Thrombolysis in the air. Air-ambulance paramedics flying to remote communities treat patients before hospitalization. (6/99)

PROBLEM ADDRESSED: First Nations* communities in the North have a high prevalence of coronary artery disease and type 2 diabetes and face an increasing incidence of myocardial infarction (MI). Many conditions delay timely administration of thrombolysis, including long times between when patients first experience symptoms and when they present to community nursing stations, delays in air transfers to treating hospitals, uncertainty about when planes are available, and poor flying conditions. OBJECTIVE OF PROGRAM: To develop a program for administration of thrombolysis on the way to hospital by air ambulance paramedics flying to remote communities to provide more rapid thrombolytic therapy to northern patients experiencing acute MIs. COMPONENTS OF PROGRAM: Critical care flight paramedics fly to northern communities from Sioux Lookout, Ont; assess patients; communicate with base hospital physicians; review an exclusion criteria checklist; and administer thrombolytics according to the Sioux Lookout District Health Centre/Base Hospital Policy and Procedure Manual. Patients are then flown to hospitals in Sioux Lookout; Winnipeg, Man; or Thunder Bay, Ont. CONCLUSION: This thrombolysis program is being pilot tested, and further evaluation and development is anticipated.  (+info)

Profile and outcomes of patients transported to an accident and emergency department by helicopter: prospective case series. (7/99)

OBJECTIVES: To study the profile of airlifted patients and their outcomes after arrival at the hospital, and to evaluate the appropriateness of their prehospital care and the decision to use aeromedical evacuation. DESIGN: Prospective case series. SETTING: Accident and emergency department of a public hospital, Hong Kong. PATIENTS: All patients transported to the department by a helicopter of the Government Flying Service from June 1998 through November 1998. MAIN OUTCOME MEASURES: Demographic data, sources and locations of referral, clinical features, triage category, interventions used, and outcome. RESULTS: A total of 186 patients were transferred by helicopter during the 6-month study period. The 101 patients who had been transferred from a rural hospital or clinic were older (mean age, 50 years versus 35 years), comprised more females (55% versus 26%), had a higher overall mortality rate (19.8% versus 3.6%), and had a higher hospital admission rate (91.1% versus 37.6%) than the 85 patients who had been airlifted from the scene of an emergency. Neurological disorders were the most common presentation among interfacility transfers (21.8%). Among the 85 scene transfers, limb injuries (32.1%) and heat illnesses (24.4%) were the most common reasons for helicopter transport. Most interfacility transfers were appropriate, but 34.1% of patients who had been transferred from the scene of the emergency were later discharged and 21.1% refused consultation. CONCLUSIONS: Scene and interfacility transfers by helicopter have different patient profiles, and a substantial proportion of scene transfers may be inappropriate. Guidelines such as field triage and helicopter dispatch criteria need to be established.  (+info)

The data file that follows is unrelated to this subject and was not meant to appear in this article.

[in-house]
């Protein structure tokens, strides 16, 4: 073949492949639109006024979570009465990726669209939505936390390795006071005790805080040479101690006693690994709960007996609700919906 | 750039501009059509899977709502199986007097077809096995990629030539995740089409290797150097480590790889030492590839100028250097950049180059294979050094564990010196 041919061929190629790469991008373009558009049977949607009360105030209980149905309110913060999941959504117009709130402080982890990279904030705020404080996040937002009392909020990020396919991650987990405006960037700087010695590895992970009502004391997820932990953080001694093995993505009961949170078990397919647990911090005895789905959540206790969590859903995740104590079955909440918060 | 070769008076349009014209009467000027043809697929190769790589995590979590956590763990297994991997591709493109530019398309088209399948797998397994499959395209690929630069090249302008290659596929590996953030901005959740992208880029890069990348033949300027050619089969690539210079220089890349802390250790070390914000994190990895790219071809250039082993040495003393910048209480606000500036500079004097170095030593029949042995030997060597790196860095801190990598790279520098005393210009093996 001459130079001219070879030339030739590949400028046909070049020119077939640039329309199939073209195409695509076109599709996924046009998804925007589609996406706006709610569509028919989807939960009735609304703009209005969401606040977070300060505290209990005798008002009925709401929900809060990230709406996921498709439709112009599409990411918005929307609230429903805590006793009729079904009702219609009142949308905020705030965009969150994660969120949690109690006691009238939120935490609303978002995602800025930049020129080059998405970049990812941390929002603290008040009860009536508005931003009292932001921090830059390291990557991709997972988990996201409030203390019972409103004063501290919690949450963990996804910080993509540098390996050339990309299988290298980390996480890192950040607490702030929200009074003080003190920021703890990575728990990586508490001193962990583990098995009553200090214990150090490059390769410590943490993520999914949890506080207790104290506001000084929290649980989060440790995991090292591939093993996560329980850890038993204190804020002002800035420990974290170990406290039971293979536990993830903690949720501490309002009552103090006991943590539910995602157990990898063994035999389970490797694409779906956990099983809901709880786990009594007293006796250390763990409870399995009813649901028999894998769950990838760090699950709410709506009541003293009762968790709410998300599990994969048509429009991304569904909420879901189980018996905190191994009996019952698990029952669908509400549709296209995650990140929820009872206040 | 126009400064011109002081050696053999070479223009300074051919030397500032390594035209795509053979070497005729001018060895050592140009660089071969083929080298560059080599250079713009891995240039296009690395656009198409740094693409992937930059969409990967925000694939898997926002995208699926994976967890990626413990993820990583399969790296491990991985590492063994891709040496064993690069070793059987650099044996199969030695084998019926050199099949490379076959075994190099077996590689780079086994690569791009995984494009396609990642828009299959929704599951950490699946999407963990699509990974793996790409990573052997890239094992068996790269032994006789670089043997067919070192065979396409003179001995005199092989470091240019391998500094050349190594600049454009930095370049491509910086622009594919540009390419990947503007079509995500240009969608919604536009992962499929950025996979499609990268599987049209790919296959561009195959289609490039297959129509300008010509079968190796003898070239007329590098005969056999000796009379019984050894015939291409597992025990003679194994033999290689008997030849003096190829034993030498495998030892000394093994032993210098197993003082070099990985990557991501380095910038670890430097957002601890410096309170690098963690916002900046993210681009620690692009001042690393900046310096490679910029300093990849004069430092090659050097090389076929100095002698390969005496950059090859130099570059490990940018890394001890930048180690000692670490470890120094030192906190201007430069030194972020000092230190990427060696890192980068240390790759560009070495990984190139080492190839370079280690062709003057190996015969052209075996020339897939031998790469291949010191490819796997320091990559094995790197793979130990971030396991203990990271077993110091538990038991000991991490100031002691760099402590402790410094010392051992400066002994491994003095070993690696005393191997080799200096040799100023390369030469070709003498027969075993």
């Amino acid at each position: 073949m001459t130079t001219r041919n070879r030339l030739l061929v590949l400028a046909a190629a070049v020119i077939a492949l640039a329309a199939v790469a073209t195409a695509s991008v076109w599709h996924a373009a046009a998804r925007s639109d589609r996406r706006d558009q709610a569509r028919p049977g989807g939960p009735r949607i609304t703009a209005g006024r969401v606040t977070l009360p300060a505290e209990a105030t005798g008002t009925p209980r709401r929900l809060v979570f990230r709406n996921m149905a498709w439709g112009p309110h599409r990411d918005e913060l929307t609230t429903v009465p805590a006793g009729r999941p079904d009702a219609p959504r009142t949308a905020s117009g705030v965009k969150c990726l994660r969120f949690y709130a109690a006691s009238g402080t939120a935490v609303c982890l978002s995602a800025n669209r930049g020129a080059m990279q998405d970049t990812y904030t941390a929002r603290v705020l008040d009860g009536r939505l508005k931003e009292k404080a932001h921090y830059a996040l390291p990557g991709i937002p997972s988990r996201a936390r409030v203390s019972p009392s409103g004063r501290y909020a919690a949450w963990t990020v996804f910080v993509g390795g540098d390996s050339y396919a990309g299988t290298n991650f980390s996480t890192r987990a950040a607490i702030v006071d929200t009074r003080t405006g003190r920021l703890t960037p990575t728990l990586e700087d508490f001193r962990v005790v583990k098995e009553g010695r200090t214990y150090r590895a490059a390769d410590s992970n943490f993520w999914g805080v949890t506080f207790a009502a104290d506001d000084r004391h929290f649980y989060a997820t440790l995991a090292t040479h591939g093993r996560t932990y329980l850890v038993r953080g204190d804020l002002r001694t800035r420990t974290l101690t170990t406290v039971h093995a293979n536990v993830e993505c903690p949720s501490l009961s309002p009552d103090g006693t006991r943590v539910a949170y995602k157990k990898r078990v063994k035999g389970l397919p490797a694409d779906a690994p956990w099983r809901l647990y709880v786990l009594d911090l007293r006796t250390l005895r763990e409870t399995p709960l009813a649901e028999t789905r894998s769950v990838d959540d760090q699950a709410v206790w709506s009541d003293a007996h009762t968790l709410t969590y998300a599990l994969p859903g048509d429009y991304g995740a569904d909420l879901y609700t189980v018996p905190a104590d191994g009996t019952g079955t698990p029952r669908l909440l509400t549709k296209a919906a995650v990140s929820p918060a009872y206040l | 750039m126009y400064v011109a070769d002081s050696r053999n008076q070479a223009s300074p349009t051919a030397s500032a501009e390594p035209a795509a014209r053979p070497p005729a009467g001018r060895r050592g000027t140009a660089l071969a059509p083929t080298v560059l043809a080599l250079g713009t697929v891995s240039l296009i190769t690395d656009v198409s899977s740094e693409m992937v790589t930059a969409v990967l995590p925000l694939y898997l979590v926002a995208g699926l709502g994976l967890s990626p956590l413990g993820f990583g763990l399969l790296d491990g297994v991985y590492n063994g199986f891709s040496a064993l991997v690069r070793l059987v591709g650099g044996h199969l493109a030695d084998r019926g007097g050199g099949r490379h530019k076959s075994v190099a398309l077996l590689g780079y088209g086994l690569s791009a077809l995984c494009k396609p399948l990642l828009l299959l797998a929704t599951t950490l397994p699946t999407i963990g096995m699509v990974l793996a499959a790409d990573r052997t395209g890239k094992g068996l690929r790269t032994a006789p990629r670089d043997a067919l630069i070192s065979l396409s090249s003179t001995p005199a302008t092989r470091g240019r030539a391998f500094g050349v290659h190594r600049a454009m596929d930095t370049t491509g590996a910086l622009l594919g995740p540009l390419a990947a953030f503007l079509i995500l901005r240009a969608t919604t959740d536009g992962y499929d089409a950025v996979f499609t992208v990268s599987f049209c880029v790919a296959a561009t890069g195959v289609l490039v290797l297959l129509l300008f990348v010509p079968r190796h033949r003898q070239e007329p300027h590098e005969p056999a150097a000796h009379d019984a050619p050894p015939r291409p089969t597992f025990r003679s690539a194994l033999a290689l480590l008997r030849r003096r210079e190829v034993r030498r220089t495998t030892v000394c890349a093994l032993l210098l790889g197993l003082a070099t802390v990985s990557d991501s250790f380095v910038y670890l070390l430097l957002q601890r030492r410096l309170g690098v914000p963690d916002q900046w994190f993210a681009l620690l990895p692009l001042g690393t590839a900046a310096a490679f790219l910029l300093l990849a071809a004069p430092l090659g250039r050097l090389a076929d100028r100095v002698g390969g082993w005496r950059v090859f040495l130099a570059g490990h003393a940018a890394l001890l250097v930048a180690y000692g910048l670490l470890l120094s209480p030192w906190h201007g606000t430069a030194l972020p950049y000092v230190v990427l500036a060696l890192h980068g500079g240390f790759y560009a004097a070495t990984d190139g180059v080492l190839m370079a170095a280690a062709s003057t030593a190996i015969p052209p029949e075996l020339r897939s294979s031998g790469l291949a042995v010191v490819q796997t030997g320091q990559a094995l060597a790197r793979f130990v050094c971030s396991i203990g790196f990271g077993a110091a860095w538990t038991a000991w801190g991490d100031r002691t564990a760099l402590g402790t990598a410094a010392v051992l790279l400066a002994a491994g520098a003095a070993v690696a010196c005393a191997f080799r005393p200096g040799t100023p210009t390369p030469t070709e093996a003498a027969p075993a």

Treatment of refractory unstable angina in geographically isolated areas without cardiac surgery. Invasive versus conservative strategy (TRUCS study). (8/99)

AIMS: We compared invasive (on-site coronary angioplasty or emergency air-ambulance transfer for bypass grafting surgery) vs conservative (persistent medical treatment) strategies in the management of refractory unstable angina in geographically isolated hospitals without cardiac surgical facilities. METHODS AND RESULTS: One hundred and forty eight randomized patients with refractory unstable angina were compared on an intention-to-treat basis. Outcomes (invasive vs conservative): (a) in hospital: stabilization (96% vs 43%, P=0.0001), non-fatal myocardial infarction (2.6% vs 4.2%, P=ns), death (1.3% vs 8.3%, P=0.046), combined outcome (3.9% vs 12.5%, P=0.053) and hospitalization (11.4+/-6.3 vs 12.4+/-8.0 days, P=ns). (b) 30-days follow-up: non-fatal myocardial infarction (2.6% vs 4.2%, P=ns), death (2.6% vs 11.1%, P=0.030) and combined outcome (5.3% vs 15.3%, P=0.031). (c) 12 month follow-up: non-fatal myocardial infarction (3. 9% vs 4.2%, P=ns), death (3.9% vs 12.5%, P=0.053), combined outcome (7.9% vs 16.7%, P=ns), re-admissions for unstable angina: (17.1% vs 23.6%, P=ns), late coronary angioplasty: (15.8% vs 11.1%, P=ns) and (d) late coronary bypass grafting: (7.9% vs 12.5%, P=ns). CONCLUSION: Invasive treatment of patients with refractory angina in remote areas without surgical back-up results in significant in-hospital stabilization and a reduction in major events in-hospital and at 30 days. Coronary angioplasty in stand-alone units and air-transfer of these patients seems safe.  (+info)